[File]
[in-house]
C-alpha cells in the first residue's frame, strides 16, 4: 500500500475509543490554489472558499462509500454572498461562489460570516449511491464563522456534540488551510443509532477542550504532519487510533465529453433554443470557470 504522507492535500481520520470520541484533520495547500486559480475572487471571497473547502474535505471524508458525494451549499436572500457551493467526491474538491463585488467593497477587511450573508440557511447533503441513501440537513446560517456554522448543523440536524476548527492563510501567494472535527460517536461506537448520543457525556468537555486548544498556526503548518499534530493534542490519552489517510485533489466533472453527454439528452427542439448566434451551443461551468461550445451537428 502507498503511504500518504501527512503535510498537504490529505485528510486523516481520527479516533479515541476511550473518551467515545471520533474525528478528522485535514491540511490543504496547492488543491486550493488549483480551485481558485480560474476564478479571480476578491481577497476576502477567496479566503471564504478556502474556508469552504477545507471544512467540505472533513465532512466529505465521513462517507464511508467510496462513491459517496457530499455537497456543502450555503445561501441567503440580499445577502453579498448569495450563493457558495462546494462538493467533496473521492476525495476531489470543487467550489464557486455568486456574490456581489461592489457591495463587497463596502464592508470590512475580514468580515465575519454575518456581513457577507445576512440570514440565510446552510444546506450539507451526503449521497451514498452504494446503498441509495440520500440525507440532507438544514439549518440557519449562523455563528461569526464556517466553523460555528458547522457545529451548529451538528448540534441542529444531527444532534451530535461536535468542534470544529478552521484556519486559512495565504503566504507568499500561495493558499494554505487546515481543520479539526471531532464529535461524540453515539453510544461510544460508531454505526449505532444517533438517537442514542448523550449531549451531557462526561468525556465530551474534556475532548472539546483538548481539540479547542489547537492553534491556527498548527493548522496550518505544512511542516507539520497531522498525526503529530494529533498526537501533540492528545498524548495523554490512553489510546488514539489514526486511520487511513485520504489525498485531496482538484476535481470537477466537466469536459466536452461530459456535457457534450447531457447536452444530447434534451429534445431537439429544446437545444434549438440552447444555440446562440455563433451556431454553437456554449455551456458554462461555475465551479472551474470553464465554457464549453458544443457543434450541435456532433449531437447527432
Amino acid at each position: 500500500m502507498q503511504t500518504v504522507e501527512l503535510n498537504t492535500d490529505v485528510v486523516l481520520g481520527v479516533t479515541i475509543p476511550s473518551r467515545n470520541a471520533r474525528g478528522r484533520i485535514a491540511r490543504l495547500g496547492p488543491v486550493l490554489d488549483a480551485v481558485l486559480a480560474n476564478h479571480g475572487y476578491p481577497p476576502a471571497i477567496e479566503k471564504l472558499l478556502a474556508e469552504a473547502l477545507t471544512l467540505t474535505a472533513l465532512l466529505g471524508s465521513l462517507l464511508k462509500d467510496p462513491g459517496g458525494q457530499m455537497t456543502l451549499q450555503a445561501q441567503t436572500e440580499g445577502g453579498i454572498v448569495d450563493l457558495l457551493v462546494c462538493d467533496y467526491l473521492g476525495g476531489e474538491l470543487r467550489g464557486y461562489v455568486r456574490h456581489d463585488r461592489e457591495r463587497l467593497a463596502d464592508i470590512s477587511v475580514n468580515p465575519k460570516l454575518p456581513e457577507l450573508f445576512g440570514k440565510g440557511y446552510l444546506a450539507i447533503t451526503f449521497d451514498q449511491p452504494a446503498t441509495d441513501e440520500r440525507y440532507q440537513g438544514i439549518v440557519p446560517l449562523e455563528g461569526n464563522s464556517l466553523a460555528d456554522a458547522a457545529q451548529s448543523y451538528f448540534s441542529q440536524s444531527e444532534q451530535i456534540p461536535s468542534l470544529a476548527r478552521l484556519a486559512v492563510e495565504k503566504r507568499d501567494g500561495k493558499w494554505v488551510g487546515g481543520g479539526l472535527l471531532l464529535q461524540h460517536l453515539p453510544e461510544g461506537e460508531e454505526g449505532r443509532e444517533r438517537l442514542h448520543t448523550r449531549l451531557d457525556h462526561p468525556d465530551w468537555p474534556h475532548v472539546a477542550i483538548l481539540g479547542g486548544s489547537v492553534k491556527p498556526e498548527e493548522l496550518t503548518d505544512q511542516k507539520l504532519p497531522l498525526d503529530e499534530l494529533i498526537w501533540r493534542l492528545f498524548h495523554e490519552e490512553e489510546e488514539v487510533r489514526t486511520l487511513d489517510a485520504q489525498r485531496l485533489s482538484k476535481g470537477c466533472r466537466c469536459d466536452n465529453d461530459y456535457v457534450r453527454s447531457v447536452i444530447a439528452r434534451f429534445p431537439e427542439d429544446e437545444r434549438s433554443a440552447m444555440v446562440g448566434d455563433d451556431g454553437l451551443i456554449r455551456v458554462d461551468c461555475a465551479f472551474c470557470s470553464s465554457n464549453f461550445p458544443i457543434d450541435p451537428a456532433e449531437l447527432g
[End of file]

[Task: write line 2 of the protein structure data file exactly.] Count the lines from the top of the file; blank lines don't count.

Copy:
C-alpha cells in the first residue's frame, strides 16, 4: 500500500475509543490554489472558499462509500454572498461562489460570516449511491464563522456534540488551510443509532477542550504532519487510533465529453433554443470557470 504522507492535500481520520470520541484533520495547500486559480475572487471571497473547502474535505471524508458525494451549499436572500457551493467526491474538491463585488467593497477587511450573508440557511447533503441513501440537513446560517456554522448543523440536524476548527492563510501567494472535527460517536461506537448520543457525556468537555486548544498556526503548518499534530493534542490519552489517510485533489466533472453527454439528452427542439448566434451551443461551468461550445451537428 502507498503511504500518504501527512503535510498537504490529505485528510486523516481520527479516533479515541476511550473518551467515545471520533474525528478528522485535514491540511490543504496547492488543491486550493488549483480551485481558485480560474476564478479571480476578491481577497476576502477567496479566503471564504478556502474556508469552504477545507471544512467540505472533513465532512466529505465521513462517507464511508467510496462513491459517496457530499455537497456543502450555503445561501441567503440580499445577502453579498448569495450563493457558495462546494462538493467533496473521492476525495476531489470543487467550489464557486455568486456574490456581489461592489457591495463587497463596502464592508470590512475580514468580515465575519454575518456581513457577507445576512440570514440565510446552510444546506450539507451526503449521497451514498452504494446503498441509495440520500440525507440532507438544514439549518440557519449562523455563528461569526464556517466553523460555528458547522457545529451548529451538528448540534441542529444531527444532534451530535461536535468542534470544529478552521484556519486559512495565504503566504507568499500561495493558499494554505487546515481543520479539526471531532464529535461524540453515539453510544461510544460508531454505526449505532444517533438517537442514542448523550449531549451531557462526561468525556465530551474534556475532548472539546483538548481539540479547542489547537492553534491556527498548527493548522496550518505544512511542516507539520497531522498525526503529530494529533498526537501533540492528545498524548495523554490512553489510546488514539489514526486511520487511513485520504489525498485531496482538484476535481470537477466537466469536459466536452461530459456535457457534450447531457447536452444530447434534451429534445431537439429544446437545444434549438440552447444555440446562440455563433451556431454553437456554449455551456458554462461555475465551479472551474470553464465554457464549453458544443457543434450541435456532433449531437447527432